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Summary by felipe 8 years ago
This paper introduces a new regularization technique that aims at reducing over-fitting without reducing the capacity of a model. It draws on the claim that models start to over-fit data when co-label similarities start to disappear, e.g. when the model output does not show that dogs of similar breeds like German shepherd and Belgian shepherd are similar anymore.
The idea is that models in an early training phase *do* show these similarities. In order to keep this information in the model, target labels $Y^t_c$ for training step $t$ are changed by adding the exponential mean of output labels of previous training steps $\hat{Y}^t$:
$$
\hat{Y}^t = \beta \hat{Y}^{t-1} + (1-\beta)F(X, W),\\
Y_c^t = \gamma\hat{Y}^t + (1-\gamma)Y,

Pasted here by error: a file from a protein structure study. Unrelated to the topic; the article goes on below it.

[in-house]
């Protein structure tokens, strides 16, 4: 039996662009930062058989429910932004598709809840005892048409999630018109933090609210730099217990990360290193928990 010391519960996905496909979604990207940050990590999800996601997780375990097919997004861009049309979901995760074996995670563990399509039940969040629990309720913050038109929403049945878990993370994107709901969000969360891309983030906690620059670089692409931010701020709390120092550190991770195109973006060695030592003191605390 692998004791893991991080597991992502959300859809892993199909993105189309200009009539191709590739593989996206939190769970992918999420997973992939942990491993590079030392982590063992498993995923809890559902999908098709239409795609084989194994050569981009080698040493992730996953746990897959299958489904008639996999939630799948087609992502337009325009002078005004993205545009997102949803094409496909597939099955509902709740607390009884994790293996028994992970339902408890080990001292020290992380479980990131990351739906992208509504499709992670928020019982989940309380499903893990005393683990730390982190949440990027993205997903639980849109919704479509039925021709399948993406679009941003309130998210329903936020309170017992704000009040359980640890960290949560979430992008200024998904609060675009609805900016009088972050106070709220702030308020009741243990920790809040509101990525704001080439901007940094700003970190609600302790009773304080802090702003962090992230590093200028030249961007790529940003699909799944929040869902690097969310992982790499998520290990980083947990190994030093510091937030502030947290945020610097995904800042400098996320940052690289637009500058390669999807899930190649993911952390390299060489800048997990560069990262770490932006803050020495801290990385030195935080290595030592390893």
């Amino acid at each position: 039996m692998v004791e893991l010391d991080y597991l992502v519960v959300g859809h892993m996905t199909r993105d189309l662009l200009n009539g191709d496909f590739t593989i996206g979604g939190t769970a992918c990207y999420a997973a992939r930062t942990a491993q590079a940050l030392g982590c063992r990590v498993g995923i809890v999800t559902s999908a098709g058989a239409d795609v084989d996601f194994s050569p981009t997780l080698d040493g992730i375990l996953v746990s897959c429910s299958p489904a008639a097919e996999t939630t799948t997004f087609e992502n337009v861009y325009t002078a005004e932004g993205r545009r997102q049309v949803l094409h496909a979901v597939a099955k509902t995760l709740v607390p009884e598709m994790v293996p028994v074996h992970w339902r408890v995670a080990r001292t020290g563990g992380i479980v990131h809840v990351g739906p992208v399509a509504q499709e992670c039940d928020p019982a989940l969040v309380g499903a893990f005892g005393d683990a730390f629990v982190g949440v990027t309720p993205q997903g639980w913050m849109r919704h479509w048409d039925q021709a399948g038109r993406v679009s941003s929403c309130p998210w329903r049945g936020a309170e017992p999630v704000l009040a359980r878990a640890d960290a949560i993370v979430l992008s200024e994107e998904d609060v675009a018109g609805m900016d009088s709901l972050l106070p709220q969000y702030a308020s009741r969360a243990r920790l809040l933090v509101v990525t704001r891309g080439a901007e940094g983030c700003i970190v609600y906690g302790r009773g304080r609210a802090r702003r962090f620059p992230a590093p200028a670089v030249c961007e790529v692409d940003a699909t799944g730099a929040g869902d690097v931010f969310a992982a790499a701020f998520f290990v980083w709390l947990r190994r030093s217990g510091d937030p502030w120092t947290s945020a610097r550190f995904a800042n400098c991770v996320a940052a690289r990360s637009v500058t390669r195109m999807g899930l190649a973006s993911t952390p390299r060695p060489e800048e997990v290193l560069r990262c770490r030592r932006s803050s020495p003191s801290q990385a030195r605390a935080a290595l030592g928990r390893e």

$$
where $F(X,W)$ is the current network's output, and $Y$ are the ground truth labels. This way, the network should remember which classes are similar to each other. The paper shows that training using the proposed regularization scheme preserves co-label similarities (compared to an over-fitted model) similarly to dropout. This confirms the intuition the proposed method is based on.
The method introduces several new hyper-parameters:
- $\beta$, defining the exponential decay parameter for averaging old predictions
- $\gamma$, defining the weight of soft targets to ground truth targets
- $n_b$, the number of 'burn-in' epochs, in which the network is trained with hard targets only
- $n_t$, the number of epochs between soft-target updates
Results on MNIST, CIFAR-10 and SVHN are encouraging, as networks with soft-target regularization achieve lower losses on almost all configurations. However, as of today, the paper does not show how this translates to classification accuracy. Also, it seems that the results are from one training run only, so it is difficult to assess if this improvement is systematic.

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